Kinematic properties of on-line error corrections in the monkey

Alon Fishbach*, Stephane A. Roy, Christina Bastianen, Lee E. Miller, James C. Houk

*Corresponding author for this work

Research output: Contribution to journalArticlepeer-review

41 Scopus citations


Despite the abundant experimental evidence for the irregular, multipeaked velocity profiles that often characterize rapid human limb movements, there is currently little agreement on how to interpret these phenomena. While in some studies these irregularities have been interpreted as reflecting a continuous control process, in others the irregularities are considered to be evidence for the existence of discrete movement primitives that are initiated by an intermittent controller. Here we introduce a novel "soft symmetry" method for analyzing irregular movements and decomposing them into their discrete movement primitives. We applied this method to analyze rapid pronation/supination wrist movements in monkeys during a one-dimensional tracking task. We showed that the properties of the extracted overlapping submovements (OSMs) were very similar to those of single, regular movements, despite the fact that the decomposition algorithm did not restrict the extracted submovements to a particular shape. In addition we showed that the movement primitives corrected preceding primitives and that the correction initiation time was highly variable, and thus could not be explained by the relatively fixed sensorimotor delay. These results argue against the interpretation of movement irregularities as reflecting a continuous control process and reinforce the hypothesis that movement irregularities result from an intermittent control mechanism. Demonstrating these phenomena in non-human primates will allow neurophysiological investigation of the neural mechanisms involved in these corrections.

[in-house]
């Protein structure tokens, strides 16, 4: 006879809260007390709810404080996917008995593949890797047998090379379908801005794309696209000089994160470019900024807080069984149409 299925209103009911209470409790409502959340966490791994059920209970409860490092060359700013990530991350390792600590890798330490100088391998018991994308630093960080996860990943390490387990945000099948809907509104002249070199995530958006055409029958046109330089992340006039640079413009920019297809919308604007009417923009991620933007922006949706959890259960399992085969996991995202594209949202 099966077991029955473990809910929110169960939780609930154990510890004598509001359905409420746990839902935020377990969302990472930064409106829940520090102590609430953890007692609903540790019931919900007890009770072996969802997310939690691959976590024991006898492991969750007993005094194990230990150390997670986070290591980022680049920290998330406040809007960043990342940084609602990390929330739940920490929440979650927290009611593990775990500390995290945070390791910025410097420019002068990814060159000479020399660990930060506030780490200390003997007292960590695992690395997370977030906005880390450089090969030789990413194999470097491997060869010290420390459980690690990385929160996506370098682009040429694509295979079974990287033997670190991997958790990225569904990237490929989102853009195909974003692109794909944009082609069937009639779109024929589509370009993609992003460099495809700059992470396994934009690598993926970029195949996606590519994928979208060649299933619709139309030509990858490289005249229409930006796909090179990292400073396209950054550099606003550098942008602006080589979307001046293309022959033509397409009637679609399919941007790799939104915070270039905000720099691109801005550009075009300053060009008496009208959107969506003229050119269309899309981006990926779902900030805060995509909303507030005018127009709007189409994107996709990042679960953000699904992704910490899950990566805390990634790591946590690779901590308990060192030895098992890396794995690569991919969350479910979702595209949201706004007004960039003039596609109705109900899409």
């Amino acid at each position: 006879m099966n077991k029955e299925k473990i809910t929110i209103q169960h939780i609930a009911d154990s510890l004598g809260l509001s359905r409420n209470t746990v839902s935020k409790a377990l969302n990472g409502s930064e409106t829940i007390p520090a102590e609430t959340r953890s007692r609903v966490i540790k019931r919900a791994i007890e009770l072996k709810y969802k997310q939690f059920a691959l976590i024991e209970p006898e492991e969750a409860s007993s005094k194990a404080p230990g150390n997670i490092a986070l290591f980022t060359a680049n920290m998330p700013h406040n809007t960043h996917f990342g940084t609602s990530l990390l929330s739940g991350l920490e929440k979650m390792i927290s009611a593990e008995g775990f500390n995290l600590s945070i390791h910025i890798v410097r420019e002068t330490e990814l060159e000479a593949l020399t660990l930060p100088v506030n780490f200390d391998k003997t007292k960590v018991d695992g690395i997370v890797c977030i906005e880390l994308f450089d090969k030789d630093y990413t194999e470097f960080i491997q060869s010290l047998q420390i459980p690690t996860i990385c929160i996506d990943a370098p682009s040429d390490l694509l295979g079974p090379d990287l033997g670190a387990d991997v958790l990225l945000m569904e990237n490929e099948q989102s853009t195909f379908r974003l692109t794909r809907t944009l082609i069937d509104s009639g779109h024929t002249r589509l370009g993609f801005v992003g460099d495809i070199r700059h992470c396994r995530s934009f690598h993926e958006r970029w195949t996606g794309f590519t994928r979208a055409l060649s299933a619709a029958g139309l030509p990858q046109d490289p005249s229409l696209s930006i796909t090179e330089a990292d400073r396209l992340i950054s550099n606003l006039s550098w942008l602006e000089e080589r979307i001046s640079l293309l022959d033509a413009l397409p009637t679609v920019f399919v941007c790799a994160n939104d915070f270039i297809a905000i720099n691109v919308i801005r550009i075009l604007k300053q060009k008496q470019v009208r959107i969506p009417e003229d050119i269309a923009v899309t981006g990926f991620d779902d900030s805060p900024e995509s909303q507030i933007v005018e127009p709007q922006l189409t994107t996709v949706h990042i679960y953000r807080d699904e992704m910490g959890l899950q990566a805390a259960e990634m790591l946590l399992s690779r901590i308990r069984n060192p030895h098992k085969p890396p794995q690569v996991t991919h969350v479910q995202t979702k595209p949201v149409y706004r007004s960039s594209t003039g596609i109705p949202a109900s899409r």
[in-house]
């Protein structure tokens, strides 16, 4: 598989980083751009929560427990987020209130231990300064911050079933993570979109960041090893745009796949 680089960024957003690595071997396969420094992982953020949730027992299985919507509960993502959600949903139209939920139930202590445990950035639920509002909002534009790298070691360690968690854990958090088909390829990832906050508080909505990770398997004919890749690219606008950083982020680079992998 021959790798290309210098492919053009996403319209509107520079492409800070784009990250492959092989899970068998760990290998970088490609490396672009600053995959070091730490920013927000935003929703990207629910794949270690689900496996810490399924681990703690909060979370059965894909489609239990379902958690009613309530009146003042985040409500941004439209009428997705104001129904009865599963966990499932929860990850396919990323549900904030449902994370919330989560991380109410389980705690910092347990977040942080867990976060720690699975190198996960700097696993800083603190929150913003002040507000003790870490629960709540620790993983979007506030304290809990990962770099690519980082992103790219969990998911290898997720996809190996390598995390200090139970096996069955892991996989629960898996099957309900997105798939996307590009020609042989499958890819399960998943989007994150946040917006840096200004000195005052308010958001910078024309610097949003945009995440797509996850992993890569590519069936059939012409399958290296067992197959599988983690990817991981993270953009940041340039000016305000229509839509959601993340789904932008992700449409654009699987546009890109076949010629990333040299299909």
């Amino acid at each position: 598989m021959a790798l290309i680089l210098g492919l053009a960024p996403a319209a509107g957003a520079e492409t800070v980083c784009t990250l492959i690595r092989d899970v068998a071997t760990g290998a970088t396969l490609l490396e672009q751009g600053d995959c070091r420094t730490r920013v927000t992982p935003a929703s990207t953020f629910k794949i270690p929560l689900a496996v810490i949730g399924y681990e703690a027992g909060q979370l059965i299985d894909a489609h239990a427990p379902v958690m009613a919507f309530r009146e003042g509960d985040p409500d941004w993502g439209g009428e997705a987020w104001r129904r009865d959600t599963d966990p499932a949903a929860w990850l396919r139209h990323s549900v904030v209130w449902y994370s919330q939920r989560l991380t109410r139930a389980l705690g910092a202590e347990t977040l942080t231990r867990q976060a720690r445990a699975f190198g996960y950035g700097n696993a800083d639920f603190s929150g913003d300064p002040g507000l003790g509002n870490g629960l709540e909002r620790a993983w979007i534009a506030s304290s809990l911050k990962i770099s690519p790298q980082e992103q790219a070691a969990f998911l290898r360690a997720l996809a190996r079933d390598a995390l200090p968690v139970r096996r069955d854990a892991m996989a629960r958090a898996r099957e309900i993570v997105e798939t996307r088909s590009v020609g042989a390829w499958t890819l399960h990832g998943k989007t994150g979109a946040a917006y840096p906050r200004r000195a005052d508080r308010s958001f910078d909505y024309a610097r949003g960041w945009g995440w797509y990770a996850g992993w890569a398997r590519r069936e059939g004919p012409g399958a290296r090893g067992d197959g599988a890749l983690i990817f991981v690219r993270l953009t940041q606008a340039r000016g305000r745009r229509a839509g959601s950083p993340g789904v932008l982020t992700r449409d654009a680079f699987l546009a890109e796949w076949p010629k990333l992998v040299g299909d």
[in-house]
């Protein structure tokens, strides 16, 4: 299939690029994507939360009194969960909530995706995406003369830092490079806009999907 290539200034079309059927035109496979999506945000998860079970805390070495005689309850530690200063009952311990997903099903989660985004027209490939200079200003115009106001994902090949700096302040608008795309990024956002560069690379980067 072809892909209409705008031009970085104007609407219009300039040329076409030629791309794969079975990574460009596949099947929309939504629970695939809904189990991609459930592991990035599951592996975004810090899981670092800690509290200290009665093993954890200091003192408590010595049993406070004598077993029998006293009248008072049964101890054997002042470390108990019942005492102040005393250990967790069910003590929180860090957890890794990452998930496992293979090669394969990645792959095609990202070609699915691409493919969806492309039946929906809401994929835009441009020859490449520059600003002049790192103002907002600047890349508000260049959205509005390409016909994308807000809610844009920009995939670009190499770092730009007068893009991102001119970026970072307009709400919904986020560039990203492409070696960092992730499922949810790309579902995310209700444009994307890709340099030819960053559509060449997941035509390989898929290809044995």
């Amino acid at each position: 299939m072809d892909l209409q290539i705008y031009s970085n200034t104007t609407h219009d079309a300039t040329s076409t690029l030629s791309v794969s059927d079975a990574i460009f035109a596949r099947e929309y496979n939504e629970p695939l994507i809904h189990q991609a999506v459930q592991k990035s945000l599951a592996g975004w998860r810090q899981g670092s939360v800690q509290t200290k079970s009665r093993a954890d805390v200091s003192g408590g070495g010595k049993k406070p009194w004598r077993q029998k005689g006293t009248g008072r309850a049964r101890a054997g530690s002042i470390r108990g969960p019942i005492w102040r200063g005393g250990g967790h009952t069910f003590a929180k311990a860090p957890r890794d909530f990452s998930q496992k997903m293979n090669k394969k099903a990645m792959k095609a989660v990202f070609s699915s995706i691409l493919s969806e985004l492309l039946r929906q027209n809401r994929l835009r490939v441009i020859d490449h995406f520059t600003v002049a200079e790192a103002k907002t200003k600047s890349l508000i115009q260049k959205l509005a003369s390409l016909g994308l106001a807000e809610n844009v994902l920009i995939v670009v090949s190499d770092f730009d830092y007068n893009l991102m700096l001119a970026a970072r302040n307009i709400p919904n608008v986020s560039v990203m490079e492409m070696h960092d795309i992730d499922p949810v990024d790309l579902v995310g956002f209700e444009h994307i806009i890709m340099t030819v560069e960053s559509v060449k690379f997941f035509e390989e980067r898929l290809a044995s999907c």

Original languageEnglish (US)
Pages (from-to)442-457
Number of pages16
JournalExperimental Brain Research
Issue number4
StatePublished - Jul 2005


  • Discrete submovements
  • Hand movement
  • Intermittent control
  • Monkey
  • Motor control

ASJC Scopus subject areas

  • Neuroscience(all)


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